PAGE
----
Book Review: Pegmatites and Their Gem Minerals

Review of Pegmatites and Their Gem Minerals, by Michael Menzies and Jeffrey Scovil.
By Michael Menzies and Jeffrey Scovil, hardcover, $125.00, 616 pp., Canadian Mineralogist Special Publication No. 15, Mineralogical Association of Canada, 2022.

This new publication describes the special igneous rocks classified as pegmatites and the gems and other minerals recovered from them. Pegmatites often occur as dikes, sills, or pods in igneous and metamorphic rocks. Most have a composition similar to granite; they may consist of simple minerals such as quartz, feldspar, and mica or, in addition, a more complex set of minerals containing uncommon elements. They can display either no internal zonation or an internal structure with zones of distinct mineral assemblages. Some contain open cavities or pockets into which high-quality crystals can grow unobstructed by surrounding minerals. Pegmatites are major sources of gem tourmaline, beryl, topaz, spodumene, and garnet, along with a variety of other minerals.

The book represents a valuable reference work that will be indispensable to anyone seeking information on these uncommon rocks that produce spectacular crystals of so many colored gemstones as well as various industrial minerals. It focuses principally on pegmatites of granitic composition, since they have been the most prolific gem producers. It is divided into seven chapters, plus an extensive reference list and two appendices. Contained within are nearly 650 photographs along with well-prepared locality maps and educational line drawings. The photographs include images taken in the field as well as those of world-class mineral and gem specimens. The authors’ goal is to provide a broad description of gem-bearing pegmatites based on fundamental geological concepts, combined with field observations and magnificent photographs, written in a less technical and very readable style. The emphasis is on those localities that have produced gem-quality crystals and aesthetic mineral specimens. It is well organized, clearly written, and attractively laid out.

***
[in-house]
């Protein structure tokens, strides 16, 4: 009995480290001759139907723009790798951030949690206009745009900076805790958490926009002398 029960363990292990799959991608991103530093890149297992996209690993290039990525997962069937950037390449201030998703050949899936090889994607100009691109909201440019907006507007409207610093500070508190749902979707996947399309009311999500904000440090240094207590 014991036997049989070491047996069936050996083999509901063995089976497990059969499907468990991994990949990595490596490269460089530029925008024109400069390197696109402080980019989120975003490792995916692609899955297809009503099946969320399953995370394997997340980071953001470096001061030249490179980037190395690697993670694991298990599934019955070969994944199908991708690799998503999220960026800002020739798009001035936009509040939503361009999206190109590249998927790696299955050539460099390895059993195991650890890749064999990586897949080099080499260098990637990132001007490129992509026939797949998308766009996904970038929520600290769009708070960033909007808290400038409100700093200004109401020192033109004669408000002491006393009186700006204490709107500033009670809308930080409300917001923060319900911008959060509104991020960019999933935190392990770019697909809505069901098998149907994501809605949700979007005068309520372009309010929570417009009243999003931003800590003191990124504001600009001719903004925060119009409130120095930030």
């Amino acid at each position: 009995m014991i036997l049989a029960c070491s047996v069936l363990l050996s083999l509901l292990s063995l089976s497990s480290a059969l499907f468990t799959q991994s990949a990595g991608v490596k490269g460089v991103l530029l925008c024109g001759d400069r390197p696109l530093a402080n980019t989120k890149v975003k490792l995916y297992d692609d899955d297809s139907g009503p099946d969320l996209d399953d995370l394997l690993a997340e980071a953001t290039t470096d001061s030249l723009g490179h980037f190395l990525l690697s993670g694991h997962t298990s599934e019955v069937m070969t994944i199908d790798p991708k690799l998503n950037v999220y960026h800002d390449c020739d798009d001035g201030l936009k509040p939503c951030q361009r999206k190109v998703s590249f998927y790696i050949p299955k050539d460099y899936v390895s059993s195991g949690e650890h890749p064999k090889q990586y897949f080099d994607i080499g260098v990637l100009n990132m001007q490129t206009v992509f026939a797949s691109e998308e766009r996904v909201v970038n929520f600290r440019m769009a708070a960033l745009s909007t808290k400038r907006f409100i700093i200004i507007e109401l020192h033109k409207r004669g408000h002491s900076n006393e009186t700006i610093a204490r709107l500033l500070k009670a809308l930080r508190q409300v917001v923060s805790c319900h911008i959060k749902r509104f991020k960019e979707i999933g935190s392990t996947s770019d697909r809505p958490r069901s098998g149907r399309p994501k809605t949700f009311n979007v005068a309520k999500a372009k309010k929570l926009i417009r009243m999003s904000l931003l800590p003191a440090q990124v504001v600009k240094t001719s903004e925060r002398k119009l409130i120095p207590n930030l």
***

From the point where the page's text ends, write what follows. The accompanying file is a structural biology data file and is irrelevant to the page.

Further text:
Following the introduction, Chapter 2 presents a historical summary of pegmatite studies and some of the researchers who have made significant contributions to the scientific understanding of these rocks. Chapter 3 contains a brief discussion of important geological concepts and terminology related to pegmatites. Chapters 4 and 7 introduce the current understanding of the occurrence and formation of pegmatites and of the conditions that allow for the creation of open spaces or pockets. Granitic pegmatites represent the results of the latter stages of magma crystallization. Uncommon elements not incorporated in the formation of earlier minerals can become concentrated in these residual magmas to produce minerals that are otherwise rare or absent in most igneous rocks.

Chapters 5 and 6 represent the most important sections of the book. Chapter 5 presents an extended review of the major gem-producing pegmatite districts and localities throughout the world. Localities described include those in the United States, Afghanistan, Brazil, Canada, Italy (Island of Elba), Madagascar, Myanmar, Namibia, Pakistan, Poland, Russia, Ukraine, and elsewhere. Each section includes a historical background, a summary of the geological setting, and information on the mines and the gem minerals found in each deposit. Chapter 6 provides a similar review of the most important gems and minerals that occur in pegmatites, along with a brief discussion of the causes of color in pegmatite minerals.

Pegmatites and Their Gem Minerals is a comprehensive reference for geoscientists, gemologists and gem dealers, mineral collectors, and anyone interested in the occurrences that have supplied some of the world’s finest mineral and gem crystals, as well as the geological conditions that allowed for the formation of these fascinating igneous rocks. It is a magnificent publication.

Dr. James E. Shigley is a distinguished research fellow at GIA in Carlsbad, California.